You just have to read Owed to an Ugly Wife by Terry Snyder at Desktop Genealogist. How does the song go, "If you want to be happy for the rest of your life . . ."
Randy Seaver presents Martin Carringer (1758-1835), an Independent Spirit posted at Genea-Musings. Randy posits that while he doesn't know much about Martin Carringer, it is often the elusive hard-to-research ancestors who are the independent spirits.
Laura presents Almira Losee's Declaration of Independence posted at The Virtual Dime Museum. Almira sure was a brave woman to go up against Brigham Young and the Mormons in 1877!
Miriam Robbins Midkiff takes the opportunity to highlight one of her "single" ancestors as she presents An Independent Man: John WILKINSON, Jr. posted at AnceStories: The Stories of My Ancestors.
I was hoping that someone would write about the Loyalists and Kathryn Lake Hogan fulfilled my wish as she presents Loyalist Spirit posted at Looking4Ancestors. I also appreciate the fact that Kathryn, along with many other Canadian genea-bloggers, tied their stories in with Canada Day which is July 1st.
Is it really nutty to leave family and friends and move to another continent or country? In Independent Spirit posted at Transylvanian Dutch, John Newmark writes that doing so was a sure sign of an independent spirit.
Bill West presents John Prescott posted at West in New England. Read about Bill's ancestor who dared to cross the Puritans in early Massachusetts.
In Independent From Birth - Carnival of Genealogy 51st Edition posted at All My Branches Genealogy, we learn of Wendy Littrell's ancestor Eve. Here's an interesting post of a young girl given up for adoption, her search for her birth mother, and then in her early 40's being in the same position of giving up her own daughter.
Robert Lord presents Lord and Lady: Vern Olyer Independant and Free Spirited posted at Lord and Lady. Read about Robert's Uncle Vern who was a perfect role model and had quite a few adventures.
Finally, in my own post at Destination: Austin Family, you won't be able to read about any one specific ancestor who had an independent spirit. In Did They Know Their Independence? I explore the traits of the free-spirits in my family tree and how they handled the gift of self-expression.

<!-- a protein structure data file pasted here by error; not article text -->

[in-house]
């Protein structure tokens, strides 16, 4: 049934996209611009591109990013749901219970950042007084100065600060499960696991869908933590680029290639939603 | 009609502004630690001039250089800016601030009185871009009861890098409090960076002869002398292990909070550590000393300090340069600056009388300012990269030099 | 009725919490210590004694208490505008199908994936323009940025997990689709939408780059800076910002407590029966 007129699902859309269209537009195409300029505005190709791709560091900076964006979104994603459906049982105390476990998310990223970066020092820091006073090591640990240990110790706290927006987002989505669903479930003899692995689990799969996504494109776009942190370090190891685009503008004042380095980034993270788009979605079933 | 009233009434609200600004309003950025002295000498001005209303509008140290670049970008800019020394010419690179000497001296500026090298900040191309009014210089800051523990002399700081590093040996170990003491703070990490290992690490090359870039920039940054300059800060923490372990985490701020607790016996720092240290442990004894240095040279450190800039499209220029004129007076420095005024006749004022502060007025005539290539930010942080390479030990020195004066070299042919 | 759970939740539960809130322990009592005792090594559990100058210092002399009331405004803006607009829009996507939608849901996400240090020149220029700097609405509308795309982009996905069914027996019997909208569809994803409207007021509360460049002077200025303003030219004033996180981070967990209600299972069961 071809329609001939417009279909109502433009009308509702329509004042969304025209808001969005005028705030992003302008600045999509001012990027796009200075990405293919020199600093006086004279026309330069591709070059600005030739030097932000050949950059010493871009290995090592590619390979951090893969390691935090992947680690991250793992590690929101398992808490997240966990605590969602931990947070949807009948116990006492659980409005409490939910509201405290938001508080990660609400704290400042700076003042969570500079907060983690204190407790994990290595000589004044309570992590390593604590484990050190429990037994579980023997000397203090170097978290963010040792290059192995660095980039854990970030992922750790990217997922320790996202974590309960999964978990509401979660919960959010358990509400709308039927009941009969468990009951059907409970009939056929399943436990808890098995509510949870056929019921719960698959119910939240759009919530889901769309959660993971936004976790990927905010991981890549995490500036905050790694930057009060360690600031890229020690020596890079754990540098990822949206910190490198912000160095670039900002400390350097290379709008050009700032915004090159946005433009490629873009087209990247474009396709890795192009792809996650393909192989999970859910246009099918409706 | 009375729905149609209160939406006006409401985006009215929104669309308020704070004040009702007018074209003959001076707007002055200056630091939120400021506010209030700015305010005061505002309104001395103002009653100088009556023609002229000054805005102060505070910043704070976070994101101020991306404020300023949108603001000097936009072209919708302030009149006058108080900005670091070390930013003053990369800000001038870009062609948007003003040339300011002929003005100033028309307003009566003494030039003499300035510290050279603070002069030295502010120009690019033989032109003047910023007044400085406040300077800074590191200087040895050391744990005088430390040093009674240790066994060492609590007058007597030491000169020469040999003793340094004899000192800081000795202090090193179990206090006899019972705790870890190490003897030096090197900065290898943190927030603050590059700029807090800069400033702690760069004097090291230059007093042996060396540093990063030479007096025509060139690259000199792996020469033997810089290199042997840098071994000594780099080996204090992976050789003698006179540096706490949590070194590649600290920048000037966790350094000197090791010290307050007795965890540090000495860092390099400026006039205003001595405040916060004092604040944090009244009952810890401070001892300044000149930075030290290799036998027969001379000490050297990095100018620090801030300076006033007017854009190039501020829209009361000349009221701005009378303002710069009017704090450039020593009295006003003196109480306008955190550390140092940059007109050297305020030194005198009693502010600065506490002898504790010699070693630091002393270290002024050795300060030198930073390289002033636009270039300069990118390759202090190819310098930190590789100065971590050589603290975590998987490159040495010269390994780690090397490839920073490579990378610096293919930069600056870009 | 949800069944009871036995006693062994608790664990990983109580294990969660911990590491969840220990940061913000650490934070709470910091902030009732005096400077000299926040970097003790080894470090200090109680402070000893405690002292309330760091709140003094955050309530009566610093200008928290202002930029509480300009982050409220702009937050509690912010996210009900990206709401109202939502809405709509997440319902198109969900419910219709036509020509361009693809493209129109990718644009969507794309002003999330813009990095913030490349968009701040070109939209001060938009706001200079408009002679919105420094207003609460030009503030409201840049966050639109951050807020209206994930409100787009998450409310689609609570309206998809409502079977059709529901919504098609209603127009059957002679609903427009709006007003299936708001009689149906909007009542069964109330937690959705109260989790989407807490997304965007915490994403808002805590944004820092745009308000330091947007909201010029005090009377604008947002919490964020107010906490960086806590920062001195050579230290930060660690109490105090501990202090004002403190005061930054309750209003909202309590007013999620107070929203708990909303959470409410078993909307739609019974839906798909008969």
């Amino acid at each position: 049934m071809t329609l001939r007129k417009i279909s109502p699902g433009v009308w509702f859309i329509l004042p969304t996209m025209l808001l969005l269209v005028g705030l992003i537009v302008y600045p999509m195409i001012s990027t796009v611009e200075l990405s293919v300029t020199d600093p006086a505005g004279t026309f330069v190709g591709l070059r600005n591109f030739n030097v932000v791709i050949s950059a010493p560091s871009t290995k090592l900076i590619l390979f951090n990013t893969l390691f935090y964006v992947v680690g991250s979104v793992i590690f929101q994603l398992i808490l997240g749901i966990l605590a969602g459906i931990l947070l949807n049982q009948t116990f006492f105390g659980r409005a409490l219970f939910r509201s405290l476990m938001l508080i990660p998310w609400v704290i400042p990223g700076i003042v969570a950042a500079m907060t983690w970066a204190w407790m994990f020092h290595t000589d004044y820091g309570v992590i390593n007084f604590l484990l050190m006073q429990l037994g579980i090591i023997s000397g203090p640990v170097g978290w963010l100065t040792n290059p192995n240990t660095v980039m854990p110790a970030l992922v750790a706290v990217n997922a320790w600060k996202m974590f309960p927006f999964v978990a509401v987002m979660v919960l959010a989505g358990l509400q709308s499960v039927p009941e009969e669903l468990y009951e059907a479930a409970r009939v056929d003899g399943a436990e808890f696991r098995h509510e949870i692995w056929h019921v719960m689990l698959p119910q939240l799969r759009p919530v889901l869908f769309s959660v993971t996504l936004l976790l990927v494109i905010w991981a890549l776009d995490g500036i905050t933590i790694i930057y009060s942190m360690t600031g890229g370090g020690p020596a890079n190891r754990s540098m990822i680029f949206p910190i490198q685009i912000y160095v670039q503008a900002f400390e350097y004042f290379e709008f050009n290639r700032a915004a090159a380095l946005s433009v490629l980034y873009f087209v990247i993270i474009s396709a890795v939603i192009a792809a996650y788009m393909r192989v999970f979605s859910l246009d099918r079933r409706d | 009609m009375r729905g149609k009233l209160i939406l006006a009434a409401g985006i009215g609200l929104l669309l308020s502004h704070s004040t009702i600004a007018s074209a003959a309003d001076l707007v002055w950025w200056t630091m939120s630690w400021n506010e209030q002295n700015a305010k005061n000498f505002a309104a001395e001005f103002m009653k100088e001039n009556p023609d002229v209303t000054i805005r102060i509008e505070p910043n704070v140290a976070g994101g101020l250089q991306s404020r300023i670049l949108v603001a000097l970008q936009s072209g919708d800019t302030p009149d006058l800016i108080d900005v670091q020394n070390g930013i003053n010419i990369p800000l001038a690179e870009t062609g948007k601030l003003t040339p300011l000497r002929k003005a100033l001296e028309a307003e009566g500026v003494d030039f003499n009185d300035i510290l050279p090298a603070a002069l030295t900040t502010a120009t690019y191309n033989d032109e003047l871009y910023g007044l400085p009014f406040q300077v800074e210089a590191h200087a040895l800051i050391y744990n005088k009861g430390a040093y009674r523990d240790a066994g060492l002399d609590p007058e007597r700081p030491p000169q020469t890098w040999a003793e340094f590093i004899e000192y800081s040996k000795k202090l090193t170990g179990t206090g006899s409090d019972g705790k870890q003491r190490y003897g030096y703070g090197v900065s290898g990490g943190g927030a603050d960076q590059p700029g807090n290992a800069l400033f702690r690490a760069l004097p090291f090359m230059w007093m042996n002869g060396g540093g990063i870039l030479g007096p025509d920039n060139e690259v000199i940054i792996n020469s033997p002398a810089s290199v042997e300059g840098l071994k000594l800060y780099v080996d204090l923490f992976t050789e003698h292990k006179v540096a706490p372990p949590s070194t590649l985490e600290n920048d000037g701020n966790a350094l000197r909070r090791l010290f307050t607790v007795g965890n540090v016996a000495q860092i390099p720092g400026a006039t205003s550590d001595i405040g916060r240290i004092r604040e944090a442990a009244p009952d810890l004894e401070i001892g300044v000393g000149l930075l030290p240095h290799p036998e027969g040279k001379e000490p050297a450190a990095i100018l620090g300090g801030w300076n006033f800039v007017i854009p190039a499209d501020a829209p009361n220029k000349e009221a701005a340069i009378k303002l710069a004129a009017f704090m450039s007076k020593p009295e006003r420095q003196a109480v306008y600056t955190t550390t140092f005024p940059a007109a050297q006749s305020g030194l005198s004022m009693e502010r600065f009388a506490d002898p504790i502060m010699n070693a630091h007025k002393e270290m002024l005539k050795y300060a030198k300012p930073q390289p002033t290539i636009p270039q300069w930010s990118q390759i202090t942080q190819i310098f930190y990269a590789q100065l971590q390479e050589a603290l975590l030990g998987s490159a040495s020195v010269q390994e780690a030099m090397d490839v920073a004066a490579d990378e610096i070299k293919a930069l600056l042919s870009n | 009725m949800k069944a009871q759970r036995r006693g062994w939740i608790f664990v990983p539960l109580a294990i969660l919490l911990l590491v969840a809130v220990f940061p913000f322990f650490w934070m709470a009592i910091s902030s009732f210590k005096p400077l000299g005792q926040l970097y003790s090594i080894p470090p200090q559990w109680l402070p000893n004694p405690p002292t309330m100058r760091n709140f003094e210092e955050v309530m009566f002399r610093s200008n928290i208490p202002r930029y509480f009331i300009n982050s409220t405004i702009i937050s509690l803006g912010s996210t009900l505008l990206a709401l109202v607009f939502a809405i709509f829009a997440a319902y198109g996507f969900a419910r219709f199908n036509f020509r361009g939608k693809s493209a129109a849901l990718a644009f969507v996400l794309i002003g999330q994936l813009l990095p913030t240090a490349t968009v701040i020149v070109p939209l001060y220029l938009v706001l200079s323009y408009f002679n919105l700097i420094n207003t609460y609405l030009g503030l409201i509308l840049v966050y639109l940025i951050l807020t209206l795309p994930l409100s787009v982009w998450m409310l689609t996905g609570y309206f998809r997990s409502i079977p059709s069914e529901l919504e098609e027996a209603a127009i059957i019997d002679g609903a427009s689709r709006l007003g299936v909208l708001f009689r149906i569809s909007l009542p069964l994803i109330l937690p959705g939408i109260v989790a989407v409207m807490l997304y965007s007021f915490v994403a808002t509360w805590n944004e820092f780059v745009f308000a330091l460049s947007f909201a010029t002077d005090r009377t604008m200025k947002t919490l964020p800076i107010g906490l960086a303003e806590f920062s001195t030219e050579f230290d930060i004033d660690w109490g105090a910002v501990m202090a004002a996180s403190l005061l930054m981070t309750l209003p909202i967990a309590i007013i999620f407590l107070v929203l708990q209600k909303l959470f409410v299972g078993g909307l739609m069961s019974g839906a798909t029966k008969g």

Thanks to all our contributors for telling us about those "colorful leaves" in their family trees make them that more beautiful and interesting!
And now it's time for the call for submissions to the 52nd Edition
of the Carnival of Genealogy which and will be hosted by Lisa at 100 Years in America: a focus on the simple topic of AGE.
As family historians, we take time to carefully mark the birthdates of our forebearers. We print out family tree charts including this all-important data. We make it a point to note at what age family members have married, had children and passed away.
Take some time to look over the data that you have collected on members of your family tree, and share a story of age with us for the upcoming edition of the carnival. Do you have a member of the family who went to work to support the family while still of a tender age? Someone who accomplished something that was typically done by others beyond his or her years? A couple who married young? A couple with disparate ages? A family member who accomplished something of note at an advanced age? How about family members that lived many years, outlasting many of their relatives and friends?
With the understanding that "age is often a state of mind", share your family story about someone whose story stands out because of their age, either young or old. Submit your blog article for the Carnival of Genealogy using our carnival submission form. Past posts and future hosts can be found on our blog carnival index page.
The deadline for submissions is July 15th.